Early detection and timely treatment can reduce the severity and slow the progression of neurodegenerative diseases such as Parkinson's. In a new study, researchers claim retinal imaging can diagnose Parkinson's disease seven years before symptoms appear.

In the latest study, published in the journal Neurology, researchers from University College London and Moorfields Eye Hospital in the U.K. identified markers of Parkinson's in eye scans that could be analyzed using artificial intelligence.

"This is the first time anyone has shown these findings several years before diagnosis, and these results were made possible by the largest study to date on retinal imaging in Parkinson's disease," the researchers said in a news release.

"Oculomics" is an emerging field of research that uses eye scans to understand the biomarkers of diseases. Earlier studies have shown that retinal imaging can help in detecting neurodegenerative conditions, including Alzheimer's, multiple sclerosis and schizophrenia.

In the latest study, researchers used the AlzEye database – a large database of retinal images and associated clinical data. The analysis was repeated using the UK Biobank database of healthy volunteers.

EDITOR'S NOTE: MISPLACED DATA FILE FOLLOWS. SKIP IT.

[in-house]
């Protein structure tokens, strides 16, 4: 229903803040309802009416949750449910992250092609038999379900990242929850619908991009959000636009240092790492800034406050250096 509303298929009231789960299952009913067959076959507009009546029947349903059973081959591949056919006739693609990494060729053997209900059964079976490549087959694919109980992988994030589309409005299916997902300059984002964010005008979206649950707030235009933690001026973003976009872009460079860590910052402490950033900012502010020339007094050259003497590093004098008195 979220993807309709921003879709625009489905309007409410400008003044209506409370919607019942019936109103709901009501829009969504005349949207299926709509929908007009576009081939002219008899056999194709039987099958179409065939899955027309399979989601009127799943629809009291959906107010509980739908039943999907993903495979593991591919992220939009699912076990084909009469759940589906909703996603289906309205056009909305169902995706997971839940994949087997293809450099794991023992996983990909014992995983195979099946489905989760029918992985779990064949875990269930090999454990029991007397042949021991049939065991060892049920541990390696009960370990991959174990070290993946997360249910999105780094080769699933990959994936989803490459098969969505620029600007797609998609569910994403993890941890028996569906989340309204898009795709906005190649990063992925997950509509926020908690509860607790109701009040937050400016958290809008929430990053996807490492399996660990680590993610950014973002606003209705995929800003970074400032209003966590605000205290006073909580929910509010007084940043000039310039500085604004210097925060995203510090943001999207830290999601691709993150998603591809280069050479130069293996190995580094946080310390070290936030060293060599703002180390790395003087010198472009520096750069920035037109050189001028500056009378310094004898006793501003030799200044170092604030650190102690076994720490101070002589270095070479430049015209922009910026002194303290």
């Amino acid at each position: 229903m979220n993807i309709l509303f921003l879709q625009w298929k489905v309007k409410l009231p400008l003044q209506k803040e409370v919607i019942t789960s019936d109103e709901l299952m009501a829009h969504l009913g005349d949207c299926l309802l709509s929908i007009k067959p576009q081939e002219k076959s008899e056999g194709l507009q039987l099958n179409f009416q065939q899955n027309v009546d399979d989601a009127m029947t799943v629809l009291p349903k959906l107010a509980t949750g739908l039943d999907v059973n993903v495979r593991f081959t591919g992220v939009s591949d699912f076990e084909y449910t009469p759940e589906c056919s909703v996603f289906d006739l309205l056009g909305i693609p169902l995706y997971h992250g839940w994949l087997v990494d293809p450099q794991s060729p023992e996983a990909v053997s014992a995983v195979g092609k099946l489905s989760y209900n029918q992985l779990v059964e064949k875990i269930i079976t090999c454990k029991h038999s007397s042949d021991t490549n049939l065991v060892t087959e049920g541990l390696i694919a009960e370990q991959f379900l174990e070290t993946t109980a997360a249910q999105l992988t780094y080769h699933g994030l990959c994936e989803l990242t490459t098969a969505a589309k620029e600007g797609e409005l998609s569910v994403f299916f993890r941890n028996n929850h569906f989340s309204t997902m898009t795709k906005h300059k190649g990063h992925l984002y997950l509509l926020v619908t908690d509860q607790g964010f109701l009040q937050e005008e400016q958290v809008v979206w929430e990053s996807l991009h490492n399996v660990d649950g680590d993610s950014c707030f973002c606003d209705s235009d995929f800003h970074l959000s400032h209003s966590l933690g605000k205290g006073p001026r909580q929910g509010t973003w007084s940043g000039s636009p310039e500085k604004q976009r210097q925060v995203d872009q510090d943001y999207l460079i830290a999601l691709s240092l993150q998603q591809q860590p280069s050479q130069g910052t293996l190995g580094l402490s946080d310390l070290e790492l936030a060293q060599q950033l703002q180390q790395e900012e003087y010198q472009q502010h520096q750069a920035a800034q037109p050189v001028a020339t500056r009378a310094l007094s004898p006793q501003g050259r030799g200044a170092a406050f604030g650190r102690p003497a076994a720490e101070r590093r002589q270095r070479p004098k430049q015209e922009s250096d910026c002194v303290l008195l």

The team recorded detailed retinal images of the participants using an Optical Coherence Tomography scanner that is normally used by opticians during eye tests. These images were then evaluated using AI to estimate the changes in a "specific area" of the retina that indicates Parkinson's disease.

"One of the unique things about Parkinson's is that it affects a particular type of cell in the brain, cells that use a chemical called dopamine. We actually have cells that use dopamine in the eye as well and most of them are located in a specific layer here of the retina," said Dr. Siegfried Wagner, the lead author of the latest study.

"I continue to be amazed by what we can discover through eye scans. While we are not yet ready to predict whether an individual will develop Parkinson's, we hope that this method could soon become a pre-screening tool for people at risk of the disease," Wagner added.

Researchers are hopeful the findings would pave the way for a non-invasive and low-cost diagnostic tool for diagnosing Parkinson's in the future.

"Finding signs of a number of diseases before symptoms emerge means that, in the future, people could have the time to make lifestyle changes to prevent some conditions from arising, and clinicians could delay the onset and impact of life-changing neurodegenerative disorders," Wagner said.